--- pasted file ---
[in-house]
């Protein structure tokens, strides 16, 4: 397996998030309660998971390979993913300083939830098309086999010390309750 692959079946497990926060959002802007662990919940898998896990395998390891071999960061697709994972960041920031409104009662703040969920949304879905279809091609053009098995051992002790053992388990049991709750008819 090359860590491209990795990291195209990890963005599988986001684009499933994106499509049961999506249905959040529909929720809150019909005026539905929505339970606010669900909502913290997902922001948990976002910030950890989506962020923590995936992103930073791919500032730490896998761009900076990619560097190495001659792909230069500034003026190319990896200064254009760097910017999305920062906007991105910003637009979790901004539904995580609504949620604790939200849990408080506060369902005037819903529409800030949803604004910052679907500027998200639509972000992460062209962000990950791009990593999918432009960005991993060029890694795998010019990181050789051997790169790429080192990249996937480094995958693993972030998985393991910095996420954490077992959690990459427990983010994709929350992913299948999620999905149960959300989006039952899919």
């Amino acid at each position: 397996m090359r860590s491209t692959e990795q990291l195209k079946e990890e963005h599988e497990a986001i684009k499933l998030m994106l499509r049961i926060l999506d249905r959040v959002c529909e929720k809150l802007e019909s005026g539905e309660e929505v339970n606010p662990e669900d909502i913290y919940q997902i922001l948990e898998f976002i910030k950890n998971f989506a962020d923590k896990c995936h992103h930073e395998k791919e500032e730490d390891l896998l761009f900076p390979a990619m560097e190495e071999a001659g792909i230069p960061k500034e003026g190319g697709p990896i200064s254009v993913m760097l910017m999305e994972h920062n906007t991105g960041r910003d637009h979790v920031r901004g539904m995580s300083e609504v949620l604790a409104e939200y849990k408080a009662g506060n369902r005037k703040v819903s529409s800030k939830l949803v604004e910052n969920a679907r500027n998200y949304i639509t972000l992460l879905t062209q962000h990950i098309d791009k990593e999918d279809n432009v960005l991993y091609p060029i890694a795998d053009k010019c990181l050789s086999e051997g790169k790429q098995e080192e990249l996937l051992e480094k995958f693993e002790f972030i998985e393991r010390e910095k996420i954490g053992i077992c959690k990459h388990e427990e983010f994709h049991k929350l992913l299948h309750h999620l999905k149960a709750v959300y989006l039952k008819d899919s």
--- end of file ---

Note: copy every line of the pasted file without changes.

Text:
[in-house]
């Protein structure tokens, strides 16, 4: 397996998030309660998971390979993913300083939830098309086999010390309750 692959079946497990926060959002802007662990919940898998896990395998390891071999960061697709994972960041920031409104009662703040969920949304879905279809091609053009098995051992002790053992388990049991709750008819 090359860590491209990795990291195209990890963005599988986001684009499933994106499509049961999506249905959040529909929720809150019909005026539905929505339970606010669900909502913290997902922001948990976002910030950890989506962020923590995936992103930073791919500032730490896998761009900076990619560097190495001659792909230069500034003026190319990896200064254009760097910017999305920062906007991105910003637009979790901004539904995580609504949620604790939200849990408080506060369902005037819903529409800030949803604004910052679907500027998200639509972000992460062209962000990950791009990593999918432009960005991993060029890694795998010019990181050789051997790169790429080192990249996937480094995958693993972030998985393991910095996420954490077992959690990459427990983010994709929350992913299948999620999905149960959300989006039952899919």
């Amino acid at each position: 397996m090359r860590s491209t692959e990795q990291l195209k079946e990890e963005h599988e497990a986001i684009k499933l998030m994106l499509r049961i926060l999506d249905r959040v959002c529909e929720k809150l802007e019909s005026g539905e309660e929505v339970n606010p662990e669900d909502i913290y919940q997902i922001l948990e898998f976002i910030k950890n998971f989506a962020d923590k896990c995936h992103h930073e395998k791919e500032e730490d390891l896998l761009f900076p390979a990619m560097e190495e071999a001659g792909i230069p960061k500034e003026g190319g697709p990896i200064s254009v993913m760097l910017m999305e994972h920062n906007t991105g960041r910003d637009h979790v920031r901004g539904m995580s300083e609504v949620l604790a409104e939200y849990k408080a009662g506060n369902r005037k703040v819903s529409s800030k939830l949803v604004e910052n969920a679907r500027n998200y949304i639509t972000l992460l879905t062209q962000h990950i098309d791009k990593e999918d279809n432009v960005l991993y091609p060029i890694a795998d053009k010019c990181l050789s086999e051997g790169k790429q098995e080192e990249l996937l051992e480094k995958f693993e002790f972030i998985e393991r010390e910095k996420i954490g053992i077992c959690k990459h388990e427990e983010f994709h049991k929350l992913l299948h309750h999620l999905k149960a709750v959300y989006l039952k008819d899919s």